Within family therapy there is a therapeutic model that is in the “forefront of today’s theory and practice and it centers on the metaphor of narrative, that encourages the belief that our knowledge of reality is organized and maintained through the stories one tells about themselves and the lives they live” (Goldberg&Goldberg, 2013, p.395). There are many different forms of narrative that counselors can use to help and guide their clients. The stories that clients tell are important because:
“Our stories link life events together in a particular sequence to make sense of how and why we live the lives we do. This ongoing process of weaving together events includes stories about us, our abilities, competencies, actions, relationships, achievements, and failures, and much else. Certain dominant stories explain our current actions and impact our future lives” (Goldberg&Goldberg, 2013, p. 395).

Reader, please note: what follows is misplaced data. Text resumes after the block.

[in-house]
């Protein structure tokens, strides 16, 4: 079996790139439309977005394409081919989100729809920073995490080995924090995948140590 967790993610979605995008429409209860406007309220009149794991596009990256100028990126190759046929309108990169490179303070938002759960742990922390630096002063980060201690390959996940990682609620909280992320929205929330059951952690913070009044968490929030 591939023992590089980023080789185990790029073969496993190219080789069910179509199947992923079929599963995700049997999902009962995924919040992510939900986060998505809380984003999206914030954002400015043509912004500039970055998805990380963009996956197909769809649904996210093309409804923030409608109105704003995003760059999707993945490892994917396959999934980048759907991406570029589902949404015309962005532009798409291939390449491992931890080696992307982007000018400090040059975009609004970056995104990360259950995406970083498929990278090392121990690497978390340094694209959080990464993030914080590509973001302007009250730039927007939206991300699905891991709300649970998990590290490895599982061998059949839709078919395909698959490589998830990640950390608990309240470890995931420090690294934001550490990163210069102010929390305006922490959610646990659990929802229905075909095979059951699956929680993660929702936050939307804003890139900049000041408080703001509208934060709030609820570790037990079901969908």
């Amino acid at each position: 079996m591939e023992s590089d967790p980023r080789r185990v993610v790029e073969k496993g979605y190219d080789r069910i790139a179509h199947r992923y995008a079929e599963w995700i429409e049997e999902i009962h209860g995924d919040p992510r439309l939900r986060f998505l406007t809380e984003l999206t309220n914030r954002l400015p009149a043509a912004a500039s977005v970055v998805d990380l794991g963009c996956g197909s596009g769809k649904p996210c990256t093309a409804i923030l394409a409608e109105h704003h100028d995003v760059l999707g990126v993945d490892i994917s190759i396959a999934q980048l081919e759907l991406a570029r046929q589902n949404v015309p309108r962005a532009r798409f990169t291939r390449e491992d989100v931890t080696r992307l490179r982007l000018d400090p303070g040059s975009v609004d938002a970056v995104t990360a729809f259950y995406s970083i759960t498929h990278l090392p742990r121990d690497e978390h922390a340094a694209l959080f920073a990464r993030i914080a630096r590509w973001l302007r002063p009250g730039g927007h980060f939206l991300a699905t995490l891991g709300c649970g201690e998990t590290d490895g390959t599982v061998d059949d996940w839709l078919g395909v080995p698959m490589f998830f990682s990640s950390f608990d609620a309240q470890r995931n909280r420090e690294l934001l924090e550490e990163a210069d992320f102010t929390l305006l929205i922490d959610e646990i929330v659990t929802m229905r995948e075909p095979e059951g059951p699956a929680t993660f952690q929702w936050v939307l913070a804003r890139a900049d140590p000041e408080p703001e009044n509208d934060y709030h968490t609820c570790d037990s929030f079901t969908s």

Individual’s story is basically their life illustration, the part of himself or herself that they allow others to see, to know and to learn who they are. Another important quote comes from within the Goldberg&Goldberg text, it states; “The stories we use to tell ourselves about how we act with one another are not about our lives but rather are our lives” (Goldberg&Goldberg, 2013, p. 395). This quote relays a message that we are not merely telling stories, but as a person uses their narrative to illustrate their lives to strangers or family members; they are inviting them in and saying, “this is not how I am living my life or how I chose to live my life, but this is my life”.